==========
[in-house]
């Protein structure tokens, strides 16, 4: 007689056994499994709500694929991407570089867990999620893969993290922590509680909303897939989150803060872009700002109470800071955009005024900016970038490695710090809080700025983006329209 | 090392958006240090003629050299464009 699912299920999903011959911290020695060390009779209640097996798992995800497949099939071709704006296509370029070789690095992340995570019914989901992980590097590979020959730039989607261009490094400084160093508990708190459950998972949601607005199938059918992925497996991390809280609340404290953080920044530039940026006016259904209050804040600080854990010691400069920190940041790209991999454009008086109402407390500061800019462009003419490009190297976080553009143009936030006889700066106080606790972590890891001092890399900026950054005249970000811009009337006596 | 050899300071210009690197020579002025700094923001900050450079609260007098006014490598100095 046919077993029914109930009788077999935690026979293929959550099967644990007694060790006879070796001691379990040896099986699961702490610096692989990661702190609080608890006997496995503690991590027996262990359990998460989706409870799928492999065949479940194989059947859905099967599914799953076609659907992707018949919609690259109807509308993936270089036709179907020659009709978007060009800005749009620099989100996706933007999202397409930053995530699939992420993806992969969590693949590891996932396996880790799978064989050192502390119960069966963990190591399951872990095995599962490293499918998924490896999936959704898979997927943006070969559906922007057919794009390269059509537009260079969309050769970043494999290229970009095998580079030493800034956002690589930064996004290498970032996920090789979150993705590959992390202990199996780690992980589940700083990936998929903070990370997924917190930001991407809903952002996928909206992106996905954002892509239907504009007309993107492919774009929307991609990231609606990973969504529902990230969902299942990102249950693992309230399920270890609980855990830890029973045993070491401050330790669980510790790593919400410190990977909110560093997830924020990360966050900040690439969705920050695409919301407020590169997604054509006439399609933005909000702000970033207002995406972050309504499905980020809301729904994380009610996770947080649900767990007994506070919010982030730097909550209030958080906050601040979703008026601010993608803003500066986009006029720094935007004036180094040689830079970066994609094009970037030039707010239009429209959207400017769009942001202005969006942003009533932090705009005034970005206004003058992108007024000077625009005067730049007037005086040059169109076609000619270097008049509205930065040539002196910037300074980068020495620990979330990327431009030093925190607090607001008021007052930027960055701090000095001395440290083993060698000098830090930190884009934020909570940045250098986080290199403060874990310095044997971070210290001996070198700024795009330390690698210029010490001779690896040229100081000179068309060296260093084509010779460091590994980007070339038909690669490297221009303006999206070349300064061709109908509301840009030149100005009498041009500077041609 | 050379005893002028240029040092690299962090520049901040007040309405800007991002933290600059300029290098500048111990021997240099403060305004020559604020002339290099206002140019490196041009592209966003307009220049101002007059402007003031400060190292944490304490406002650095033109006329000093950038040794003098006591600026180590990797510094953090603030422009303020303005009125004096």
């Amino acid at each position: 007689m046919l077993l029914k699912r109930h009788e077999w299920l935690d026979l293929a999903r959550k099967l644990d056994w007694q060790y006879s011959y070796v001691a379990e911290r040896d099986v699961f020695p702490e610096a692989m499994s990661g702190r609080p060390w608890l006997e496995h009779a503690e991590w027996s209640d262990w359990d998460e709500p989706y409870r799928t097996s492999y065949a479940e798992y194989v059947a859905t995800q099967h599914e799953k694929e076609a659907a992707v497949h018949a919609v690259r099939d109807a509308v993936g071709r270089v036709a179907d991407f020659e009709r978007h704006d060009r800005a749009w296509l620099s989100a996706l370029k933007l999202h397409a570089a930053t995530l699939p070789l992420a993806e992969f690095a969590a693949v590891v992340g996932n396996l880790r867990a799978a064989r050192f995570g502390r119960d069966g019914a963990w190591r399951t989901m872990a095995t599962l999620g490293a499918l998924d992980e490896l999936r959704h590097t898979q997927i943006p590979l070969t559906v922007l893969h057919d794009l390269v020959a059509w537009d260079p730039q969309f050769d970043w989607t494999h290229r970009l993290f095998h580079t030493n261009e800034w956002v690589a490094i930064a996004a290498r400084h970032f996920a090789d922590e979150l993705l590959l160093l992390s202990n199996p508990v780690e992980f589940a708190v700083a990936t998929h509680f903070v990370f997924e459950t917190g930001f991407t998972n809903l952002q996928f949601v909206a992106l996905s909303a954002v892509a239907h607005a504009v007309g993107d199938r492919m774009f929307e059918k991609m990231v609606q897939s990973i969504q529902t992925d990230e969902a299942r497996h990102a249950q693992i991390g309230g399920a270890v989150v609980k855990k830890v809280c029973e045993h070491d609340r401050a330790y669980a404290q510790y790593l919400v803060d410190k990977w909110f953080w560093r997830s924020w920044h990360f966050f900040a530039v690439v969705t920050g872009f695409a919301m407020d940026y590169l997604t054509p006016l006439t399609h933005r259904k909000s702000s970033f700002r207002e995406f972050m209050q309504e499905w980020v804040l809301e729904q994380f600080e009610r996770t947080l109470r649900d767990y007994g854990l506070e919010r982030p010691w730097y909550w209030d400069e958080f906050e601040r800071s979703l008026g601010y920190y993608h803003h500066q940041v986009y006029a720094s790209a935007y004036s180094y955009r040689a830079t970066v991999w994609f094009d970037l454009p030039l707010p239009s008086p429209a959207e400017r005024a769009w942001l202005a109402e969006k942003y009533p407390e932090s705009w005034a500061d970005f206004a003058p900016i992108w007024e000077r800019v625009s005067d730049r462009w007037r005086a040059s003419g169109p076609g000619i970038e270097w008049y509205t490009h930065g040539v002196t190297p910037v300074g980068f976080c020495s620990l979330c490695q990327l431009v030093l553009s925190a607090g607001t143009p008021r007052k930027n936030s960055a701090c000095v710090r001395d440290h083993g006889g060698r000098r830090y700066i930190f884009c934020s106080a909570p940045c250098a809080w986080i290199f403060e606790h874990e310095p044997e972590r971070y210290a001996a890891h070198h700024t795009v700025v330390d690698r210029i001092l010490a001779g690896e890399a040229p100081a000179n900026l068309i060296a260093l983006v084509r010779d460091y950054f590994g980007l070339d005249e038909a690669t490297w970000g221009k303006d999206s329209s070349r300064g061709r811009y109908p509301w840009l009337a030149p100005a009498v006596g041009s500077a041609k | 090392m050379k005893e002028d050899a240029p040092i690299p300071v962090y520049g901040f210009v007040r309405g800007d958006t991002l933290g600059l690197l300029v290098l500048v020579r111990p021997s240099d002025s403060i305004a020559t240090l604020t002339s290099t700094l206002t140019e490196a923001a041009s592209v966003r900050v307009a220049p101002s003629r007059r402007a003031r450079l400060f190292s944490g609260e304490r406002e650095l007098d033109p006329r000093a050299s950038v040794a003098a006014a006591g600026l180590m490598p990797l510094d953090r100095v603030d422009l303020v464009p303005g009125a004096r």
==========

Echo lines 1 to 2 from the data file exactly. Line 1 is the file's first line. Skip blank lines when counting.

[in-house]
């Protein structure tokens, strides 16, 4: 007689056994499994709500694929991407570089867990999620893969993290922590509680909303897939989150803060872009700002109470800071955009005024900016970038490695710090809080700025983006329209 | 090392958006240090003629050299464009 699912299920999903011959911290020695060390009779209640097996798992995800497949099939071709704006296509370029070789690095992340995570019914989901992980590097590979020959730039989607261009490094400084160093508990708190459950998972949601607005199938059918992925497996991390809280609340404290953080920044530039940026006016259904209050804040600080854990010691400069920190940041790209991999454009008086109402407390500061800019462009003419490009190297976080553009143009936030006889700066106080606790972590890891001092890399900026950054005249970000811009009337006596 | 050899300071210009690197020579002025700094923001900050450079609260007098006014490598100095 046919077993029914109930009788077999935690026979293929959550099967644990007694060790006879070796001691379990040896099986699961702490610096692989990661702190609080608890006997496995503690991590027996262990359990998460989706409870799928492999065949479940194989059947859905099967599914799953076609659907992707018949919609690259109807509308993936270089036709179907020659009709978007060009800005749009620099989100996706933007999202397409930053995530699939992420993806992969969590693949590891996932396996880790799978064989050192502390119960069966963990190591399951872990095995599962490293499918998924490896999936959704898979997927943006070969559906922007057919794009390269059509537009260079969309050769970043494999290229970009095998580079030493800034956002690589930064996004290498970032996920090789979150993705590959992390202990199996780690992980589940700083990936998929903070990370997924917190930001991407809903952002996928909206992106996905954002892509239907504009007309993107492919774009929307991609990231609606990973969504529902990230969902299942990102249950693992309230399920270890609980855990830890029973045993070491401050330790669980510790790593919400410190990977909110560093997830924020990360966050900040690439969705920050695409919301407020590169997604054509006439399609933005909000702000970033207002995406972050309504499905980020809301729904994380009610996770947080649900767990007994506070919010982030730097909550209030958080906050601040979703008026601010993608803003500066986009006029720094935007004036180094040689830079970066994609094009970037030039707010239009429209959207400017769009942001202005969006942003009533932090705009005034970005206004003058992108007024000077625009005067730049007037005086040059169109076609000619270097008049509205930065040539002196910037300074980068020495620990979330990327431009030093925190607090607001008021007052930027960055701090000095001395440290083993060698000098830090930190884009934020909570940045250098986080290199403060874990310095044997971070210290001996070198700024795009330390690698210029010490001779690896040229100081000179068309060296260093084509010779460091590994980007070339038909690669490297221009303006999206070349300064061709109908509301840009030149100005009498041009500077041609 | 050379005893002028240029040092690299962090520049901040007040309405800007991002933290600059300029290098500048111990021997240099403060305004020559604020002339290099206002140019490196041009592209966003307009220049101002007059402007003031400060190292944490304490406002650095033109006329000093950038040794003098006591600026180590990797510094953090603030422009303020303005009125004096």